Domestic Freight Broker’s moving freight through third party trucking, rail carriers and airlines have financial exposures that are truly unique from any other industry. A thorough and complete understanding of financial exposure is critical to the long term success of a Freight Broker or Freight Forwarder.
It is important to first understand the risks and financial exposures then design a program with the support of knowledgeable professionals dedicated to the logistics industry. The ultimate goal should be to design a Risk Management, Claims Control and Insurance Program that responds to the exposures that are unique to your firm and the customers you represent.
Unique Exposures for Domestic Freight Brokers:
A company staying within the box of domestic freight brokerage is known as an asset free company. This means they do not move freight with their own equipment but rather use third parties (trucking operations, rail carriers and airlines). As a result, they never take cargo they are hired to move into their care, custody or control. The Carmack Amendment implies that the Freight Broker’s don’t actually assume liability to the cargo they move. This does not, however, guarantee they won’t be dragged into a claim when one arises which means the cost associated with defending themselves and responding to cargo claims can not necessarily be avoided.
Methods of addressing exposures:
1) Contracts – The trading terms and conditions in which you operate under should communicate the extent of your liability should something go wrong. The Transportation Intermediaries Association (TIA) has a recommended format and it would be advisable to become a member.
- A Shipper/Broker Contract establishes an understanding on the extent of broker’s liability to the freight he is moving.
- A Carrier/Shipper/Broker Contract establishes the extent of liability a carrier (trucker, rail carrier or airline) has to the cargo being moved.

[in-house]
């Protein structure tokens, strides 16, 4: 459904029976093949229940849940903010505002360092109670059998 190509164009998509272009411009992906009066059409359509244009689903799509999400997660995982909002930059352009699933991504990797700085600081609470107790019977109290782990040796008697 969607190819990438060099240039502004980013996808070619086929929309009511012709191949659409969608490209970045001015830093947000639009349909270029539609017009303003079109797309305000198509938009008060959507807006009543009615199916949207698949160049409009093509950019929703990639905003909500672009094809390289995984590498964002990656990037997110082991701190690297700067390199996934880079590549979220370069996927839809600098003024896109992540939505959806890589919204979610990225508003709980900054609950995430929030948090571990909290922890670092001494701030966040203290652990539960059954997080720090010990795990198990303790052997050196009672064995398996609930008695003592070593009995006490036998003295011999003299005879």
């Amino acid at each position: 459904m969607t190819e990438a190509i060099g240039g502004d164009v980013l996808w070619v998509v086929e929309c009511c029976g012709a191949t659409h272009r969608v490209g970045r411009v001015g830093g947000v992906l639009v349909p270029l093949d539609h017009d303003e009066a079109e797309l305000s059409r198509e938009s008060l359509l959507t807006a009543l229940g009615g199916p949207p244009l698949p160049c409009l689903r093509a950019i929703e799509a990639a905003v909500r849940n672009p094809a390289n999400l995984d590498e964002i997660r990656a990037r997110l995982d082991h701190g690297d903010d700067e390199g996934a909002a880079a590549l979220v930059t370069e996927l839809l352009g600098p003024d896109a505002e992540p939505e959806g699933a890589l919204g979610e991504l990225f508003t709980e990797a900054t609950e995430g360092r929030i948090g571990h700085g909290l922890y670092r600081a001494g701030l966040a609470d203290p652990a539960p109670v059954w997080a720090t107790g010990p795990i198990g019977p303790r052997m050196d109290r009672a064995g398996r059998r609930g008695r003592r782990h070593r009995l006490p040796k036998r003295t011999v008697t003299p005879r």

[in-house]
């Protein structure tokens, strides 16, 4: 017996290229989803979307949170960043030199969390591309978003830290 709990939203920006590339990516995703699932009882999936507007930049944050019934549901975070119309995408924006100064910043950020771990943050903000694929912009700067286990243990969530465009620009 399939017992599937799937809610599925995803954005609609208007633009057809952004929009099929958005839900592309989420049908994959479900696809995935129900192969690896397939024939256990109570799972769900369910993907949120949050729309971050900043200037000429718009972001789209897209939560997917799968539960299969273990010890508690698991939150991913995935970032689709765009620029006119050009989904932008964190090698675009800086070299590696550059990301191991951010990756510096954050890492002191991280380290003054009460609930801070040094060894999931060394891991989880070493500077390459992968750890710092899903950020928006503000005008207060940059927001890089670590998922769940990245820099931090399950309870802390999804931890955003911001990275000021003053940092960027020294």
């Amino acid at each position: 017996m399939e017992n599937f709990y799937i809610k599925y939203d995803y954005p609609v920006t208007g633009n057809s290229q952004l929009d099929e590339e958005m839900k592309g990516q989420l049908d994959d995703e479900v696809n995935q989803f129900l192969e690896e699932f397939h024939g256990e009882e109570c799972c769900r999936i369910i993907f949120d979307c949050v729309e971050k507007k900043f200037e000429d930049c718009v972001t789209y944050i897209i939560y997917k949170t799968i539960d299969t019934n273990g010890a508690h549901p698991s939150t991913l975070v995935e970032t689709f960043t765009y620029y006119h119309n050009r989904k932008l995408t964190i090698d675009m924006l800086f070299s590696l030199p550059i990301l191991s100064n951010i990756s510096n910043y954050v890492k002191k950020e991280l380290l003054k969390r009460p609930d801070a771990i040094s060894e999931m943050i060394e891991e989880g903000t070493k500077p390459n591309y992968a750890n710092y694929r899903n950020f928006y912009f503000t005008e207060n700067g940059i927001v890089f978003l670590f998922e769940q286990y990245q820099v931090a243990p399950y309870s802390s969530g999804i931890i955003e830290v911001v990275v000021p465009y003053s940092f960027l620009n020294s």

Be aware that most major shipper’s will ask you to sign their format of shipper broker contracts. These contracts should be reviewed with the support of an attorney dedicated to the logistic industry. These contracts should also be reviewed with your insurance agent as your signature could potentially impact the coverage you have in place. Your insurance carriers, in many cases, can invalidate your coverage if you unwittingly increase your legal liability without giving them the opportunity to review and approve of the contract.
2) Technology and Procedures – This can help your firm minimize human error and the exposures that could result from these errors. Technology has been developed specifically to assist freight broker’s track shipments and monitor the insurance coverage a carrier has in place. Written procedures that all employees are required to follow might also help in reducing exposures.
3) Work with Professionals knowledgeable and dedicated to the logistics industry – Attorneys and Insurance Agents have areas of expertise, therefore, you should try to work with professional who are knowledgeable in your industry.